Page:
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May 31, 2006

Back in Pittsburgh

Katy and I are back in Pittsburgh, having had a pretty good week in Houston and surrounding areas. Jay, the most normal tenant in the world, has pretty much filled the house with his crap in our absence. He's moving tomorrow (actually, later today), so we're very happy about that.

We met a guy named Mark on the plane, and he showed me a couple card tricks. The second one was quite amazing, and Katy and I spent the last half hour of the flight trying to debunk it. We figured out how it works, but it's still pretty amazing. Next time I see you, please ask me to show it to you.

The cats have been reunited, which is good, and the weather here is balmy and humid, which is bad. Even with fans activated and windows open, the temperature in the bedroom is nearly unbearable. I wonder if I'll sleep tonight? Two Tylenol PM and a few beers (Harp, if you're keeping track, because we ran the beer distributor out of Bass a couple weeks ago) later, I'm still uncomfortable and awake. We'll see what happens.

May 28, 2006

Blog Anniversary

A year ago today, I wrote my first blog entry here. The inaugural post was essentially a rant about Lawry's, a steak house with poor service on the Dallas North Tollway.

Katy and I joined Arin at Chamberlain's Steak and Chop House on Belt Line in Dallas earlier this week and were very impressed with the food and the service. The atmosphere was neither as grand nor as formal as Smith & Wollensky, but the quality of the prime rib was far above that of any other prime rib I've eaten. I look forward to returning to Chamberlain's, but next time, perhaps I'll not bother with the jacket.

We are staying with Katy's parents for the next couple days before we return to Pittsburgh... if I survive the combination of high thermostat settings and a new puppy, that is.

Also, through the PayPal dispute resolution process, I got the jerk eBay seller to refund the money he swindled away from me. Now, I just need a new Klipsch ProMedia Ultra 5.1 subwoofer. Anyone? :)

May 24, 2006

Server Down

I've left Pittsburgh, so, clearly, my server at home has gone down. Or, something equally unpleasant has happened to it.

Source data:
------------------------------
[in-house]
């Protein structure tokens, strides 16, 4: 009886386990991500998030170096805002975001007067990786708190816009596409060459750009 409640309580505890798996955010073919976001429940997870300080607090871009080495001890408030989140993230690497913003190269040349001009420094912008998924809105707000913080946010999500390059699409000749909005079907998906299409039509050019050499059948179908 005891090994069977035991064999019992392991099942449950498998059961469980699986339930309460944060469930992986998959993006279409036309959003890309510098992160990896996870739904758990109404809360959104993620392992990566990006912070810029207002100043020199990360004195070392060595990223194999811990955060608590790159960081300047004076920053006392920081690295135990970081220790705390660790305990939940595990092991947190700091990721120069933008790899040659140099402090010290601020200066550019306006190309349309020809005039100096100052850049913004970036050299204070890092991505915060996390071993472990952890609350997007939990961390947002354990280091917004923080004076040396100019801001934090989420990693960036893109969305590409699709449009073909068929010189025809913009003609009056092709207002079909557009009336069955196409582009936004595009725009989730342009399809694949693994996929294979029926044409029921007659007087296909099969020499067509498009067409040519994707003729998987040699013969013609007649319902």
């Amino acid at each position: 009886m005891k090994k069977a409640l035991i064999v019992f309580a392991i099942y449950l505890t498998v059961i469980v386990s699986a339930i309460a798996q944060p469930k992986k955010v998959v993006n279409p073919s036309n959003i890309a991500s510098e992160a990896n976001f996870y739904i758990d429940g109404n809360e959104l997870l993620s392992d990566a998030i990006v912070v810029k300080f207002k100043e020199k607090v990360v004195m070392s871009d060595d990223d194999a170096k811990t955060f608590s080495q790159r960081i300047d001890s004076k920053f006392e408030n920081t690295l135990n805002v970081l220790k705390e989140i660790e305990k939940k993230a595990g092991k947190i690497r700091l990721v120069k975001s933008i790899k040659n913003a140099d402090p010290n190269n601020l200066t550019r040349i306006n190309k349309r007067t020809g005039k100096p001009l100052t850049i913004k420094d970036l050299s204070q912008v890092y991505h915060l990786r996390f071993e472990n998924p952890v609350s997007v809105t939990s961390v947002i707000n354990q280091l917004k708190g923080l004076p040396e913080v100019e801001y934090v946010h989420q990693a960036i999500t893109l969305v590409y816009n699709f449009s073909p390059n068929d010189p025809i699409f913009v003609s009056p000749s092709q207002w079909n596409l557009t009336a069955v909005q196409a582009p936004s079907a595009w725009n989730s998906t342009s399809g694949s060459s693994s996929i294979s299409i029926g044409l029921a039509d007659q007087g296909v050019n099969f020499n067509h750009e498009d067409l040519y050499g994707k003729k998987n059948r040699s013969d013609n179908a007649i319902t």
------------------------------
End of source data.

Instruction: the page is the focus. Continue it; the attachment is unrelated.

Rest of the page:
At the moment, that means I can't get my email, and if you use that server for email (webmail), too, then you can't get your email, either. You get what you pay for. :) If you would like me to temporarily forward your email somewhere else, call me and let me know.

It's really hot in Texas. Bah.

May 22, 2006

To Houston

Katy and I are flying to Houston tonight, driving to Dallas tomorrow, driving to Houston Thursday, and flying back here next Tuesday.

We have a pretty busy schedule, so I may not be able to update this thing often. Have a great week and weekend!

May 20, 2006

Algebraic Recipe: Raita

I never directly use recipes because they often disallow the introduction of creativity into a meal. Tonight, I found four recipes for raita on the web, and I didn't like any of them, but after reading them, I had an idea of what to do. So, I present to you a fifth raita recipe.

N cups yogurt
N cucumbers, chopped (shredded, if you like) into really tiny bits
N/2 tsp. salt
N/2 tsp. sugar
N tsp. cumin
N tsp. chili powder

1. Mix everything together in a bowl of appropriate dimensions.

2. Let cool in refrigerator for 3 * [ln(N) + 1] hours.

That should do it. :)

Also, I think I like red wine so much because the histamines induce some sort of feel-good allergic reaction. Tonight's selection: McWilliam's Hanwood Estate Shiraz 2004. It's my fail-safe Shiraz because you can order it by the glass and drink it while you wait at the bar for someone to show up at Sambuca in Dallas. It's not the best, and it's a bit dry. It's Australian. It pairs well with a glass of water and good conversation.